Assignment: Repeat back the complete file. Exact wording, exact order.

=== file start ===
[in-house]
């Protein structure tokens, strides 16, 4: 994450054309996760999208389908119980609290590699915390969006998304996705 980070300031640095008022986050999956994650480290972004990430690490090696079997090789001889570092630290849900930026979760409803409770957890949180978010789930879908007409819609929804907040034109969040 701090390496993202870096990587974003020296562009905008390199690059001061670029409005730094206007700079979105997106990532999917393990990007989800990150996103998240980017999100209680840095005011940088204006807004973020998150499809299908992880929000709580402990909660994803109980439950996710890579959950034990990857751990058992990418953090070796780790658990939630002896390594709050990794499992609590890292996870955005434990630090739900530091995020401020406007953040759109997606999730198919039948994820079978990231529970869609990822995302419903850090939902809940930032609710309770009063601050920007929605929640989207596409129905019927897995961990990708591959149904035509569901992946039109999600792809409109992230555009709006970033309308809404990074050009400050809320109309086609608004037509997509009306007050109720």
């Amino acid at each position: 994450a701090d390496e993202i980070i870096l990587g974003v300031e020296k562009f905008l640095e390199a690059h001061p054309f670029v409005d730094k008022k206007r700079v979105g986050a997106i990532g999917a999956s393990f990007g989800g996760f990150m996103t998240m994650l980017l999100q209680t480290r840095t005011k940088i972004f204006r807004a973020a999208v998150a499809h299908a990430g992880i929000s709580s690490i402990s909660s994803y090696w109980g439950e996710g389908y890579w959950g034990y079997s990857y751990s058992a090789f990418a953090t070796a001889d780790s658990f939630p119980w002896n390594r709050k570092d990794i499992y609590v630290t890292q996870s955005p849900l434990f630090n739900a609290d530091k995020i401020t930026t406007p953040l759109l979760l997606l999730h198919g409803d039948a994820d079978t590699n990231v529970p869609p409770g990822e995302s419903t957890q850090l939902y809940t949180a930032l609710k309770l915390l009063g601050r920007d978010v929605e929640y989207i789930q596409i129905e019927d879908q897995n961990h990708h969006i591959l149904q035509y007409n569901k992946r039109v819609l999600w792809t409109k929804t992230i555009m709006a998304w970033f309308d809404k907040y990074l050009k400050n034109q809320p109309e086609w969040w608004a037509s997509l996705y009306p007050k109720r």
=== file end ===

[in-house]
């Protein structure tokens, strides 16, 4: 994450054309996760999208389908119980609290590699915390969006998304996705 980070300031640095008022986050999956994650480290972004990430690490090696079997090789001889570092630290849900930026979760409803409770957890949180978010789930879908007409819609929804907040034109969040 701090390496993202870096990587974003020296562009905008390199690059001061670029409005730094206007700079979105997106990532999917393990990007989800990150996103998240980017999100209680840095005011940088204006807004973020998150499809299908992880929000709580402990909660994803109980439950996710890579959950034990990857751990058992990418953090070796780790658990939630002896390594709050990794499992609590890292996870955005434990630090739900530091995020401020406007953040759109997606999730198919039948994820079978990231529970869609990822995302419903850090939902809940930032609710309770009063601050920007929605929640989207596409129905019927897995961990990708591959149904035509569901992946039109999600792809409109992230555009709006970033309308809404990074050009400050809320109309086609608004037509997509009306007050109720």
């Amino acid at each position: 994450a701090d390496e993202i980070i870096l990587g974003v300031e020296k562009f905008l640095e390199a690059h001061p054309f670029v409005d730094k008022k206007r700079v979105g986050a997106i990532g999917a999956s393990f990007g989800g996760f990150m996103t998240m994650l980017l999100q209680t480290r840095t005011k940088i972004f204006r807004a973020a999208v998150a499809h299908a990430g992880i929000s709580s690490i402990s909660s994803y090696w109980g439950e996710g389908y890579w959950g034990y079997s990857y751990s058992a090789f990418a953090t070796a001889d780790s658990f939630p119980w002896n390594r709050k570092d990794i499992y609590v630290t890292q996870s955005p849900l434990f630090n739900a609290d530091k995020i401020t930026t406007p953040l759109l979760l997606l999730h198919g409803d039948a994820d079978t590699n990231v529970p869609p409770g990822e995302s419903t957890q850090l939902y809940t949180a930032l609710k309770l915390l009063g601050r920007d978010v929605e929640y989207i789930q596409i129905e019927d879908q897995n961990h990708h969006i591959l149904q035509y007409n569901k992946r039109v819609l999600w792809t409109k929804t992230i555009m709006a998304w970033f309308d809404k907040y990074l050009k400050n034109q809320p109309e086609w969040w608004a037509s997509l996705y009306p007050k109720r």